There’s a one-liner I often repeat: “Everyone yearns to go to heaven, but no one wants to be the first in line to go there.”

deploymentMilitary life is much the same way — most are willing to serve, but few want to be first in line — especially a deployment line.

But this past weekend, 25 National Guardsmen in my unit were
called to the Mobilization Processing Line.

The deployment line is a one-stop shop consisting of rows of desks outlining a large room. Each desk is manned by someone who will negotiate and approve the last details of immunizations, wills, dog tags, medical or dental issues, and personal problems.

Initially, the talk is light as guardsmen begin checking dog tags and trade punches on their freshly immunized arms. The line is full of good-natured complaints about the upcoming flights, haircuts or the size of their duffel bags.

But the further down the line, the tasks become more serious.

At a table labeled “dependent care,” a husband and wife seek approval of their childcare plan that leaves their three children with friends.

At the legal table, someone’s son signs a will leaving possessions to his mother. A power of attorney is also submitted so dad will be able to make the necessary health-care decisions.

Adjacent to that table, a daughter verifies her address so Casualty Notification Teams can properly notify her only sister if she is wounded, dead or missing.

At the last table, I sit with the family support director and the squadron recruiter. The recruiter hands out pride items bearing squadron emblems — pencils, key rings and calendars with a lot of fast jets. Moods lighten momentarily as soldiers grab for the” cool stuff” and slap silly stickers on the back of an unsuspecting comrade.

The family support table is full of coloring books depicting” Major Mom” walking a jetway lined with flag-waving well-wishers. The support director demonstrates the new videophones for two moms eager to call their children. In turn, the moms show the director pictures of newborns as another soldier interjects
a plea for someone to check on his pregnant wife.

As they come to me, I hand them a camouflage Bible and joke about listing the soldiers’ sins on their deployment approval sheet. But all jokes aside, I’m the last guy who might be able to detour the troops from their mandatory destination.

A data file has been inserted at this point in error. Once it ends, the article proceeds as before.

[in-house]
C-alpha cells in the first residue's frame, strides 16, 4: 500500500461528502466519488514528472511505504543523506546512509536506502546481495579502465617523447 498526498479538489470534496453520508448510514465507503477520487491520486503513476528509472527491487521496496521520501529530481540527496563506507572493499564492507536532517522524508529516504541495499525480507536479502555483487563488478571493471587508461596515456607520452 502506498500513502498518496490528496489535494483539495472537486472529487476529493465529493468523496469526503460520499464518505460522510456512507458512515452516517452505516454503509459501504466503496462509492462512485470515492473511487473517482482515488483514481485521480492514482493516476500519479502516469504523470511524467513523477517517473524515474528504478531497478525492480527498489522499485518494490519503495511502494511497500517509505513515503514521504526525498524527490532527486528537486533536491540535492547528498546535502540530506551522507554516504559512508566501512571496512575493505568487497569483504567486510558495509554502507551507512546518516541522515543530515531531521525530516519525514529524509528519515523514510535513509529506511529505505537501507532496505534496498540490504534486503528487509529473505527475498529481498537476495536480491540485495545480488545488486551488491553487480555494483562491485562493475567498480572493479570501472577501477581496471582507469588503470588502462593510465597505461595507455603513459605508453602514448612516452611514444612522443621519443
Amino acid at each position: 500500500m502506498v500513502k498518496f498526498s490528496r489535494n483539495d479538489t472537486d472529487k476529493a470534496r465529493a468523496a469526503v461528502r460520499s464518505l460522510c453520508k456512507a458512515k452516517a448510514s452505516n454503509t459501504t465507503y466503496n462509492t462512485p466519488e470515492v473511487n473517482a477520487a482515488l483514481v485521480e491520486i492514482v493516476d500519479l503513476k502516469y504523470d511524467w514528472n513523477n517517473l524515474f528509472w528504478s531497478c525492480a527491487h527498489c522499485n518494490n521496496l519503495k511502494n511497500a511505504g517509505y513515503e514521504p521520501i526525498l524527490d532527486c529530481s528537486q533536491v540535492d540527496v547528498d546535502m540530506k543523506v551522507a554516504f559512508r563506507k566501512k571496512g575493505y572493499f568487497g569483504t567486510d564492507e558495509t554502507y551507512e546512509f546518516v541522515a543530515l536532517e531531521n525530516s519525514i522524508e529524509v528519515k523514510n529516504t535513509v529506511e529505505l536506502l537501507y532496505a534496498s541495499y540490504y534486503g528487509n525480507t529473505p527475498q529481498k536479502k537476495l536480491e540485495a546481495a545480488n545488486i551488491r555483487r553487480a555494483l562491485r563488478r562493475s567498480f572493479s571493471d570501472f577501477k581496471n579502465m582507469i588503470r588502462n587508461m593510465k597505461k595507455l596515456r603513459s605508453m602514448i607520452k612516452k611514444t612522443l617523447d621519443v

It is here that eyes moisten and faces harden as they hear me ask, “Sergeant, is there anything that would prevent you from going on this deployment?”

I ask this question because not everyone snaps a proverbial salute at the receipt of their orders. It is possible that some are feeling a conscientious objection to this action. Others may feel depressed or like they are in someway a danger to themselves or others.

Still, there may be some in line who had hoped to retire or just get out, but the military says they perform such an essential job, they can’t leave unless by death they do part. The military calls this predicament a stop/loss order, and it brings the same excitement a draft notice brings an 18-year-old.

All reasons aside, 99 percent are ready to go. They ready themselves, talking about fate or predestination or some larger force outside themselves that moves them to this point.

But, despite this philosophizing, there is still tons of stuff beneath their camouflaged exterior. They are leaving families, homes and jobs. Their psyche is a mixing bowl for fear, pride and bravado.

This coming week, Christians will honor that hour that Jesus, too, found himself struggling with something he must do. The struggle took place in the garden of Gethsemane where, hoping God might spare him from the crucifixion, Jesus prayed, “If it be your will, may this cup pass from me.”

For these troops, this was their “Gethsemane moment.” They come here to taste the cup they must drink and do the job our leaders have decided needs to be done, whether they agree or not.

And, for most of them, it will be this willingness to drink the “cup” that will harden their resolve to win this fight and come home to those they love.